The rare beaches with green sand – and there are only four in the world | The Sun

A WHITE sandy beach is on most Brits' bucket list, conjuring up images of secluded coastline in the Caribbean or South East Asia.

Something even rarer, however, are beaches with green sand – of which there are just four in the world.

The green sand is caused by ground up olivine, which is a volcanic mineral that isn't easily washed out to sea

It is even thought that the green sand could help countries be carbon neutral, as they suck out carbon from the atmosphere.

The four beaches can be found in all corners of the world, including Europe, the US and South America.

Here is where you can find the green-sand beaches.

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Hornindalsvatnet, Norway

Closest to home is the very long-named Hornindalsvatnet in Norway, the deepest lake in Europe, with a depth of 1,686 ft.

It is also where you can find the green sand which was formed over thousands of years by green mineral deposits due to glacial movements.

While not exactly the warmest option, nor is it a beach, it is the only place in Europe you can spot the strange phenomenon.

Papakolea Beach, Hawaii

Papakolea beach on Hawaii's Big Island is also home to green sand, which was caused by a volcanic eruption nearly 50,000 years ago.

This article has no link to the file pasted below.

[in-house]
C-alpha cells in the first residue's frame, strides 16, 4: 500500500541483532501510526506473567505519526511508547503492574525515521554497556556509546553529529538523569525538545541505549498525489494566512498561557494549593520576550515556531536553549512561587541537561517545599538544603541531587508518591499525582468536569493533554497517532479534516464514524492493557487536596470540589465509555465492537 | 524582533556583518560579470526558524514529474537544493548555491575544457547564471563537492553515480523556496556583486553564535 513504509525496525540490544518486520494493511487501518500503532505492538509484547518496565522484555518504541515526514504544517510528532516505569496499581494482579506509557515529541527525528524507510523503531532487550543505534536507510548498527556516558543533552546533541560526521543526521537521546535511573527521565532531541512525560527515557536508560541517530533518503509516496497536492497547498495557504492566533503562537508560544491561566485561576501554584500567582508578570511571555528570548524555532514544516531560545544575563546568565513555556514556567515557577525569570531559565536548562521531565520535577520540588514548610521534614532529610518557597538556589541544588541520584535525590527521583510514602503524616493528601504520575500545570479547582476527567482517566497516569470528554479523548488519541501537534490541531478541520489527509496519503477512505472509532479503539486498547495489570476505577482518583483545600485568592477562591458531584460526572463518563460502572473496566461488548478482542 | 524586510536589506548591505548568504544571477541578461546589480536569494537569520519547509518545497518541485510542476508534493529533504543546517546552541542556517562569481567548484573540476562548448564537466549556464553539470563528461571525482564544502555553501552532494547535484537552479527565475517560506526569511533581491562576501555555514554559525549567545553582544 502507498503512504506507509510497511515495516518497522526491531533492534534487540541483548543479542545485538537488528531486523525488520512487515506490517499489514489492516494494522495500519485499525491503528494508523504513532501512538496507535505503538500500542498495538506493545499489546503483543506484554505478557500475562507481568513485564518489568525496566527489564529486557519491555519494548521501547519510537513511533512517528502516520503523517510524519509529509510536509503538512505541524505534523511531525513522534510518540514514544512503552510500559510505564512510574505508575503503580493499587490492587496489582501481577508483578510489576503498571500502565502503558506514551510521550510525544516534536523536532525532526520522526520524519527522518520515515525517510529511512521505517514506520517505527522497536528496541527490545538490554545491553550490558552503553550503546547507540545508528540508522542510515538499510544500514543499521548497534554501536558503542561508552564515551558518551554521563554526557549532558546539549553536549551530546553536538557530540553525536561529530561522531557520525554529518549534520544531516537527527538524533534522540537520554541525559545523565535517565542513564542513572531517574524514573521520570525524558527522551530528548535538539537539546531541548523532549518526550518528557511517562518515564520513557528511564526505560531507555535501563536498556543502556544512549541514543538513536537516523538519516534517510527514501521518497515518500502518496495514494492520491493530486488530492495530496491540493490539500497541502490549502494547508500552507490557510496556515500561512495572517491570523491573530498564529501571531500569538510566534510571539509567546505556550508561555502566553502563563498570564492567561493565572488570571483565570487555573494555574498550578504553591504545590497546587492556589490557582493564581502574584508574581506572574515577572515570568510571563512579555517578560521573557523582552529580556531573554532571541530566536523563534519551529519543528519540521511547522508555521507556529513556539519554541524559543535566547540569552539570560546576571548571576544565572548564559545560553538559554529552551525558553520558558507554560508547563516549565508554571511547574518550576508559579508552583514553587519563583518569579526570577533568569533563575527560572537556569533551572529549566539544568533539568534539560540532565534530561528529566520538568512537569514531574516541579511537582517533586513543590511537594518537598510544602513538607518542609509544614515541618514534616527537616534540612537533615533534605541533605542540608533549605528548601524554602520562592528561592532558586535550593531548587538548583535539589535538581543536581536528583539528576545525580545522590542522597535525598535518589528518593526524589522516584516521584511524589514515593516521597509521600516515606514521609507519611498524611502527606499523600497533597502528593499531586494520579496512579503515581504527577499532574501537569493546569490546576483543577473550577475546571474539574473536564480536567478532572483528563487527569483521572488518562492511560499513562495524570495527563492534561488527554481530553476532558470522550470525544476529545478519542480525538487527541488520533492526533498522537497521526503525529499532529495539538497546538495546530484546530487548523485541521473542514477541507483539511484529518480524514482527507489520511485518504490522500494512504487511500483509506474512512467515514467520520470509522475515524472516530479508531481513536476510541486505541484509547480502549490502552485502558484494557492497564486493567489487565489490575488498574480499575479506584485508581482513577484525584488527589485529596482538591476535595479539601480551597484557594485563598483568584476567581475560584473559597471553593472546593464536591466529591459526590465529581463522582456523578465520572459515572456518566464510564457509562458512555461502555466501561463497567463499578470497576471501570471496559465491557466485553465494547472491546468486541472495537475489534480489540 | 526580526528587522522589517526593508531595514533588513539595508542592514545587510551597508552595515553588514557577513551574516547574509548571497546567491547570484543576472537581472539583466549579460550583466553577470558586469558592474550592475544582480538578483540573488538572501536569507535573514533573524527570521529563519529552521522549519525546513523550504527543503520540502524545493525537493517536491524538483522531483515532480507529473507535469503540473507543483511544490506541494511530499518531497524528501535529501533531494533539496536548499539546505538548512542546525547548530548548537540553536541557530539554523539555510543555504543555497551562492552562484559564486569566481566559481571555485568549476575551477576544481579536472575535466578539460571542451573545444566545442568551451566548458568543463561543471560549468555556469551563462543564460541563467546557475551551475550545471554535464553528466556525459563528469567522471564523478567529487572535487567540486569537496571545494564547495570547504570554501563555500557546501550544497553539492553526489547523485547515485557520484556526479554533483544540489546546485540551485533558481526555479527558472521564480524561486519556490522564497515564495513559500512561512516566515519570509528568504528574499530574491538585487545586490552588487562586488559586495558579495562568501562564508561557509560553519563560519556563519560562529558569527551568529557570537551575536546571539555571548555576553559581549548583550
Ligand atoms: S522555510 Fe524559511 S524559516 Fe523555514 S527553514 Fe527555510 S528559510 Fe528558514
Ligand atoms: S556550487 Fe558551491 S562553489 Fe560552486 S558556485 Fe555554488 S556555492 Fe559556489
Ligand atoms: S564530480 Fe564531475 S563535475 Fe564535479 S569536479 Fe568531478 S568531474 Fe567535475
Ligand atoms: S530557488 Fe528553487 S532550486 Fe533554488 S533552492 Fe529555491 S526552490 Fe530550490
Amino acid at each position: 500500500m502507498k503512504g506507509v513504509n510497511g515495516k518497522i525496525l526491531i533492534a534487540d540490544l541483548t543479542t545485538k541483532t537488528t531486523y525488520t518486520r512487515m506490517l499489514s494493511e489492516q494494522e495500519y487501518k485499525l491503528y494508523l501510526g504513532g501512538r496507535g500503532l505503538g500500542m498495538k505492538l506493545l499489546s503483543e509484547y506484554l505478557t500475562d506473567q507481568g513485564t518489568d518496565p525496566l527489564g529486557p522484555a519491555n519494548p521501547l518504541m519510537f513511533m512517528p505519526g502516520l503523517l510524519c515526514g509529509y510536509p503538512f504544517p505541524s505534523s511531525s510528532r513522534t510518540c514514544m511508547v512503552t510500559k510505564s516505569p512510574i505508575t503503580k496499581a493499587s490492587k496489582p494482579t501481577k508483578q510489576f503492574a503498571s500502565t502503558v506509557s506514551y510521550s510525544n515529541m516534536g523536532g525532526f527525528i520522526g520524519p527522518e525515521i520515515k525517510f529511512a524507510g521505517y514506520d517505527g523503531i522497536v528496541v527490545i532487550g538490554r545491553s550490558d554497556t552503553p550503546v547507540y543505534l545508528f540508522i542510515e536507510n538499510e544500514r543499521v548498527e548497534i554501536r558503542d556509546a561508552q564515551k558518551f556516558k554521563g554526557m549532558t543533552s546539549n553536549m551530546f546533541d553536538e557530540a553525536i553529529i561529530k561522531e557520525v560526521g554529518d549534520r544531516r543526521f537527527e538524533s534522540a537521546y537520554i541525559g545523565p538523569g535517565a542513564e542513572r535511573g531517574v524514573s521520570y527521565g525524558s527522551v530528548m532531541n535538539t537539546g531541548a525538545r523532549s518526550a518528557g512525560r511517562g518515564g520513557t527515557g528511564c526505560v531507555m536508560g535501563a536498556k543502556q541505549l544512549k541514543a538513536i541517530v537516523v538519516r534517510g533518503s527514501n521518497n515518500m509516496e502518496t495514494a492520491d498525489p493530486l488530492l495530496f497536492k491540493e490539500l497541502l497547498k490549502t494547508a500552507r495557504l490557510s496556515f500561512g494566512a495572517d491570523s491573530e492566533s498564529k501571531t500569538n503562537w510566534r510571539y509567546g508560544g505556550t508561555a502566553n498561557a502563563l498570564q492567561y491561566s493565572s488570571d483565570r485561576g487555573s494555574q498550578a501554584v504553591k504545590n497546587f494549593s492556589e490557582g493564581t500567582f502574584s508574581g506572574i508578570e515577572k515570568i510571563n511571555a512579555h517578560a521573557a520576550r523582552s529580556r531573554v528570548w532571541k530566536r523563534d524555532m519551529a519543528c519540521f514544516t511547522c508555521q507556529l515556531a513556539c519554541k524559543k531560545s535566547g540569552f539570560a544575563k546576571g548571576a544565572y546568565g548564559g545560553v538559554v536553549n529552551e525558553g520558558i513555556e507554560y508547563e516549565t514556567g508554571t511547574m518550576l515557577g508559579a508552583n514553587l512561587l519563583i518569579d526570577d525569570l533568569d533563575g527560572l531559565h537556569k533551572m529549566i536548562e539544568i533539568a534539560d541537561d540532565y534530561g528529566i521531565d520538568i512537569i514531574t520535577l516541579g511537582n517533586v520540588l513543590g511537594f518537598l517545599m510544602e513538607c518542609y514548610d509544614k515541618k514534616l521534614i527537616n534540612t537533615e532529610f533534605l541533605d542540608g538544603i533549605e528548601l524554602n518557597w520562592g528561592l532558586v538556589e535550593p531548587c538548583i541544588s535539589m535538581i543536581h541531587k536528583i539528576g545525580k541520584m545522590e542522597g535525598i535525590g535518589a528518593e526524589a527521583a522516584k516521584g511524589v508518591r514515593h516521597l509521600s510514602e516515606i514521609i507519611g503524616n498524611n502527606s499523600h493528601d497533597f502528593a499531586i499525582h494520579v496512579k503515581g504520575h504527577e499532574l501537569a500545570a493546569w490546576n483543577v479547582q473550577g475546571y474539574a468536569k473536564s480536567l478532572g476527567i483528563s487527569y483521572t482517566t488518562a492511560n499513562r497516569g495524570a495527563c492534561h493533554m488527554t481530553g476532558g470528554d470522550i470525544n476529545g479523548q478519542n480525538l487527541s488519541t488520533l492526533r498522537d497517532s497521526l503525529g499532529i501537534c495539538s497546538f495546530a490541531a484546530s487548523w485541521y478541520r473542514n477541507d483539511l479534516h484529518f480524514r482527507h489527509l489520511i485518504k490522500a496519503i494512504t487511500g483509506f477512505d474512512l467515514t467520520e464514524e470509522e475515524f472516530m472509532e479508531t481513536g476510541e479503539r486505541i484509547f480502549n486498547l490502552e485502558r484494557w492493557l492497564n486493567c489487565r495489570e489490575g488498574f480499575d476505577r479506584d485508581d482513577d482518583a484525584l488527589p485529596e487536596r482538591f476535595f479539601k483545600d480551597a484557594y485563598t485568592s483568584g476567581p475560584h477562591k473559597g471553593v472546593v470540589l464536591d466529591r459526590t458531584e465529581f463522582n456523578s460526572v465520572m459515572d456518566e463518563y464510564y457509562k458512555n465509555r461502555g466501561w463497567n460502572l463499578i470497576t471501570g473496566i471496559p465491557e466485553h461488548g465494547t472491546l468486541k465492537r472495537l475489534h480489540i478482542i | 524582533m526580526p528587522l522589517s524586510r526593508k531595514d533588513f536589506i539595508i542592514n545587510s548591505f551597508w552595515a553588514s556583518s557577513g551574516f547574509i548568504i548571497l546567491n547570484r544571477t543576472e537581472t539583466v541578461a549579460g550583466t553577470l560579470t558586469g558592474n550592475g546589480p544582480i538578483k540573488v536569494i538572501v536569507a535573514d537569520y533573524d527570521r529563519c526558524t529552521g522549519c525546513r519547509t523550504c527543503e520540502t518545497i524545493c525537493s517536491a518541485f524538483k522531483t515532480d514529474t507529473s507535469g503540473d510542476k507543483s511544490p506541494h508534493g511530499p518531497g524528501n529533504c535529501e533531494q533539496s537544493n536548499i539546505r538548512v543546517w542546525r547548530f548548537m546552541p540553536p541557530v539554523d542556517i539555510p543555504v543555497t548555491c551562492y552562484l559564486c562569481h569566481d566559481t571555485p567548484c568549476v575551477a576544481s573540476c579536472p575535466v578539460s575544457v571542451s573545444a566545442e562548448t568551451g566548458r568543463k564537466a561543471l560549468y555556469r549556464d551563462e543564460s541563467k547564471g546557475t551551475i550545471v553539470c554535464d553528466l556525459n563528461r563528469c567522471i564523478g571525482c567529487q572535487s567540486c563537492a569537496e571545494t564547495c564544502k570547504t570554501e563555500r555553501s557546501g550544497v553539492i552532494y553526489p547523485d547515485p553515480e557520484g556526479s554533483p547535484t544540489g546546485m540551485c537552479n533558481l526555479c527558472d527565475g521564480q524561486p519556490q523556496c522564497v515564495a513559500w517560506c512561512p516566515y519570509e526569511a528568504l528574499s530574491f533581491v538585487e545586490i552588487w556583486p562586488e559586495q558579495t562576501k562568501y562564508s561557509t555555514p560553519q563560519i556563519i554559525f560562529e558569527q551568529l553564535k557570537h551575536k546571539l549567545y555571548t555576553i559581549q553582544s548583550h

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Found at the bottom of cinder cone Puu Mahana, tourists can visit the beach as long as they are up for a three-mile hike.

Don't try and take the sand though – fines as steep as $100,000 are given in Hawaii for anyone who is caught.

Punta Cormorant, Ecuador

The island of Floreana in Ecuador has its own green sand beach due to the volcanic sites of the nearby Galapagos Islands.

If you fancy visiting, a number of cruises have the island as a stopover.

You will also spot flamingos and sea lions on the island, as well as green turtle nests.

Talofofo Beach, Guam

The hardest green beach to spot is in Guam at Talofofo Beach, with it only showing during summer months.

When the weather isn't so great, the green sand instead looks a murky brown.

However, head there at the right time and you can find the strangely coloured sand, while going for a surf too.

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There are also black-sand beaches, including one in Tenerife, caused by volcanic rock.

A beach in the Canary Islands even has sand which looks like popcorn, due to the shape of the coral.

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